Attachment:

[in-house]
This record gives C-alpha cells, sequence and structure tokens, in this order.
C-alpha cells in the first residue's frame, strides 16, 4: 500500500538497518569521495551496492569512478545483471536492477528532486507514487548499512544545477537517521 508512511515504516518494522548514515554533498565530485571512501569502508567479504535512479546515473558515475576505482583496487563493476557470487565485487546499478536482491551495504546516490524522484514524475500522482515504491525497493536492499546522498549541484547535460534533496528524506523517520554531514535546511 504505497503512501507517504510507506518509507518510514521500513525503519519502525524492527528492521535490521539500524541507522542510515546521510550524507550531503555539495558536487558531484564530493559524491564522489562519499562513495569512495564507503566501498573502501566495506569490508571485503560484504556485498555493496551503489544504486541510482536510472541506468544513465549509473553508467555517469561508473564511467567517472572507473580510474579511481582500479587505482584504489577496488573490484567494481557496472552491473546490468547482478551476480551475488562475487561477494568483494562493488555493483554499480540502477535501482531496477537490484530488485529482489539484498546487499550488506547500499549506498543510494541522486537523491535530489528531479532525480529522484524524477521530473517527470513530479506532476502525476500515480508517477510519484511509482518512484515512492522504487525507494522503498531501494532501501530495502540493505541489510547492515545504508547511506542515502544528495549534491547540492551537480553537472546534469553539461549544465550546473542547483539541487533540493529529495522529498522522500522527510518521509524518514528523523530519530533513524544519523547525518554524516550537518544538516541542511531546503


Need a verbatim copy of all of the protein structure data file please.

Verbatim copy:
[in-house]
This record gives C-alpha cells, sequence and structure tokens, in this order.
C-alpha cells in the first residue's frame, strides 16, 4: 500500500538497518569521495551496492569512478545483471536492477528532486507514487548499512544545477537517521 508512511515504516518494522548514515554533498565530485571512501569502508567479504535512479546515473558515475576505482583496487563493476557470487565485487546499478536482491551495504546516490524522484514524475500522482515504491525497493536492499546522498549541484547535460534533496528524506523517520554531514535546511 504505497503512501507517504510507506518509507518510514521500513525503519519502525524492527528492521535490521539500524541507522542510515546521510550524507550531503555539495558536487558531484564530493559524491564522489562519499562513495569512495564507503566501498573502501566495506569490508571485503560484504556485498555493496551503489544504486541510482536510472541506468544513465549509473553508467555517469561508473564511467567517472572507473580510474579511481582500479587505482584504489577496488573490484567494481557496472552491473546490468547482478551476480551475488562475487561477494568483494562493488555493483554499480540502477535501482531496477537490484530488485529482489539484498546487499550488506547500499549506498543510494541522486537523491535530489528531479532525480529522484524524477521530473517527470513530479506532476502525476500515480508517477510519484511509482518512484515512492522504487525507494522503498531501494532501501530495502540493505541489510547492515545504508547511506542515502544528495549534491547540492551537480553537472546534469553539461549544465550546473542547483539541487533540493529529495522529498522522500522527510518521509524518514528523523530519530533513524544519523547525518554524516550537518544538516541542511531546503